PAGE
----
Rebecca Hornbrook discusses health hazards from wildfire smoke

Canadian wildfires are spewing smoke into New York City and Washington, DC, threatening the health of millions. Welcome to the “Pyrocene.”

Wildfire smoke is a complex amalgam of materials, including burned plant material and—if buildings go up in flames—human-made stuff like plastic. What makes smoke visible are its toxic particulates—dubbed PM 2.5 and 10, meaning particles smaller than 2.5 and 10 microns. But there are a lot of invisible nasties in there too, like benzene, formaldehyde, carbon gases and even fungal pathogens.

As the smoke travels through the atmosphere, it can actually form new chemical hazards over time, like ozone, which exacerbates asthma. “The biggest health impacts are definitely from the particulate matter,” says Rebecca Hornbrook, an atmospheric chemist at the National Center for Atmospheric Research, who has flown planes through wildfire smoke to study its components. “But there are a lot of things that are emitted that are on the EPA’s list of dangerous chemicals.”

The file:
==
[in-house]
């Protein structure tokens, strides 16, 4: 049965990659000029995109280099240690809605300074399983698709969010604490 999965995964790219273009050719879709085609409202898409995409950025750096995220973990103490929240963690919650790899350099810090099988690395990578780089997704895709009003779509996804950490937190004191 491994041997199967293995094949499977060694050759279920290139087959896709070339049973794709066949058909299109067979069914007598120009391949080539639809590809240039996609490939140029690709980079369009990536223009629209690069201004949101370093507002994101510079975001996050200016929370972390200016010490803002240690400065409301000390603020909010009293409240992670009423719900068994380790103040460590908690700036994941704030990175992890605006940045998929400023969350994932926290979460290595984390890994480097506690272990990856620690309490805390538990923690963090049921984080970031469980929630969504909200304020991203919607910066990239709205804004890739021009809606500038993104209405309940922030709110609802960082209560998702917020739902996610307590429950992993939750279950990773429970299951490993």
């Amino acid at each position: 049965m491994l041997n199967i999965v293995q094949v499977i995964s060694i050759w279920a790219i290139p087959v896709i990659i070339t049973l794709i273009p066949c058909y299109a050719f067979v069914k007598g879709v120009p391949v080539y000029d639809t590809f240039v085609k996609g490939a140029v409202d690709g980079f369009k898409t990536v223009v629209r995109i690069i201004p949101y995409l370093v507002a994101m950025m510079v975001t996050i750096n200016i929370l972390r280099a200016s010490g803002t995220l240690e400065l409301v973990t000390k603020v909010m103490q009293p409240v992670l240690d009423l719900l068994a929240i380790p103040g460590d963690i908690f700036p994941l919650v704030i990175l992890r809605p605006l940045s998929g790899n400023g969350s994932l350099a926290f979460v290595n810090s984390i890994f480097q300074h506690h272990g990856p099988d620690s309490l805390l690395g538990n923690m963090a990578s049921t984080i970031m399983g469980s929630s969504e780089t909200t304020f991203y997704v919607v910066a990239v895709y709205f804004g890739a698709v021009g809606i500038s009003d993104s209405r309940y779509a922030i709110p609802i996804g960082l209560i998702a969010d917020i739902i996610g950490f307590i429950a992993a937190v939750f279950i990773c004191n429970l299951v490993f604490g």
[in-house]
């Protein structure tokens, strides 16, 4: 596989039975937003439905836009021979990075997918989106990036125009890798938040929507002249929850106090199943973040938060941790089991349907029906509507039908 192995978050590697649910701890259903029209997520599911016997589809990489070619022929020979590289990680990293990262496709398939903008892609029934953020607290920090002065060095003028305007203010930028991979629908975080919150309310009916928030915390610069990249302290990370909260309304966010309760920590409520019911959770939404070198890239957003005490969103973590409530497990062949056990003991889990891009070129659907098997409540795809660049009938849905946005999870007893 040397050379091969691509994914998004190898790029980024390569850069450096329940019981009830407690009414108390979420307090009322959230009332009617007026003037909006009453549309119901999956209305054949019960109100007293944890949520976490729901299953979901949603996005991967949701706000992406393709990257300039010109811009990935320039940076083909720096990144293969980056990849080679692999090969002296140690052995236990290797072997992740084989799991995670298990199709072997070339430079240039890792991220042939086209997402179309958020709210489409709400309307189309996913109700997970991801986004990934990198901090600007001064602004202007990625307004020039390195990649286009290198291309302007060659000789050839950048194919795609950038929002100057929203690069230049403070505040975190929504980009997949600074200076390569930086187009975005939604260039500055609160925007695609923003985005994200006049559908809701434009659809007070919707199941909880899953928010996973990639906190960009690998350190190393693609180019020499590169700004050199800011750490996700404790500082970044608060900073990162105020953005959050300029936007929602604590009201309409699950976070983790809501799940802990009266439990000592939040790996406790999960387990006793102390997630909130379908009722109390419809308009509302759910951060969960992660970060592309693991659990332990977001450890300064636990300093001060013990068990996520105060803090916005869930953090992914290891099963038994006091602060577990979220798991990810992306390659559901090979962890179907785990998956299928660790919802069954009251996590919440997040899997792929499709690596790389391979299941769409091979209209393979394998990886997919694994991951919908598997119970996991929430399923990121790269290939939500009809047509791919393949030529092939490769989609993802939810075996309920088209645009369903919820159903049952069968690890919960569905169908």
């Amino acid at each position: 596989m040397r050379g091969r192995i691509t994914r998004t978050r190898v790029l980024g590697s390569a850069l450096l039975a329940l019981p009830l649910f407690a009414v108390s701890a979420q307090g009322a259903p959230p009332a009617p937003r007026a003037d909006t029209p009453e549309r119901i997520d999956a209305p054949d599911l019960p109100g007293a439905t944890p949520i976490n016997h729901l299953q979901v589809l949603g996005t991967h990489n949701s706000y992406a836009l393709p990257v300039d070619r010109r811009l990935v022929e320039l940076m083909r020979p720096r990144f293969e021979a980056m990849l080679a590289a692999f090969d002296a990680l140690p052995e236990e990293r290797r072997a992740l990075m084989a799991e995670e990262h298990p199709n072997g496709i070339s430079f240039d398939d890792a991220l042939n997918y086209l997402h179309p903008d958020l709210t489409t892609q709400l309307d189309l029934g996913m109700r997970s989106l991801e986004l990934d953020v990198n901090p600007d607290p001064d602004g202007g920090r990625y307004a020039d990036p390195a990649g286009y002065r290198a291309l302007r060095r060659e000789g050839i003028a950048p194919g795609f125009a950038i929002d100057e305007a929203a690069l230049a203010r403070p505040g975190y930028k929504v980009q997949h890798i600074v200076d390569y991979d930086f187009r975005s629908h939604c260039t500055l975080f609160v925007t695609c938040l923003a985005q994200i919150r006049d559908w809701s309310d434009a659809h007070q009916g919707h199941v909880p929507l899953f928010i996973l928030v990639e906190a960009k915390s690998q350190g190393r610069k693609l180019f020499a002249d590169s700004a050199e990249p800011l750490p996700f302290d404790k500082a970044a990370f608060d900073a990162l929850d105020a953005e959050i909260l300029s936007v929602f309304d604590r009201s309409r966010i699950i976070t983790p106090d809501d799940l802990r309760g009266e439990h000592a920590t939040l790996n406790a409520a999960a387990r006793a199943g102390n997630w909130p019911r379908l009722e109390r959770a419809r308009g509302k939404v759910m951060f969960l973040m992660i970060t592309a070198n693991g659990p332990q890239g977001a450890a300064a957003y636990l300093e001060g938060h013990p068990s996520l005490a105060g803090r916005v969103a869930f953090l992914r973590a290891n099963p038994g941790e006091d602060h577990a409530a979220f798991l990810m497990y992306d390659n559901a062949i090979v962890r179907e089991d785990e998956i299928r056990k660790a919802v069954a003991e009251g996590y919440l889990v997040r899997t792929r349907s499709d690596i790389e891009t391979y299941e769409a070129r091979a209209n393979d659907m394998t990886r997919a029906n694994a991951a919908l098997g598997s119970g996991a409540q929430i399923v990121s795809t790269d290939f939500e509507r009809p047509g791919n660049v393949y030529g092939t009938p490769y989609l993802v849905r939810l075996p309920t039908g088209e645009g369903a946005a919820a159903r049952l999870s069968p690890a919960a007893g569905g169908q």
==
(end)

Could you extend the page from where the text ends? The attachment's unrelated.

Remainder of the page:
Read more at Wired; June 7, 2023.

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Teaser summary

Smoke from wildfires in Canada has engulfed the East Coast, cloaking cities in a hazy smog and putting some 100 million people under air quality alerts.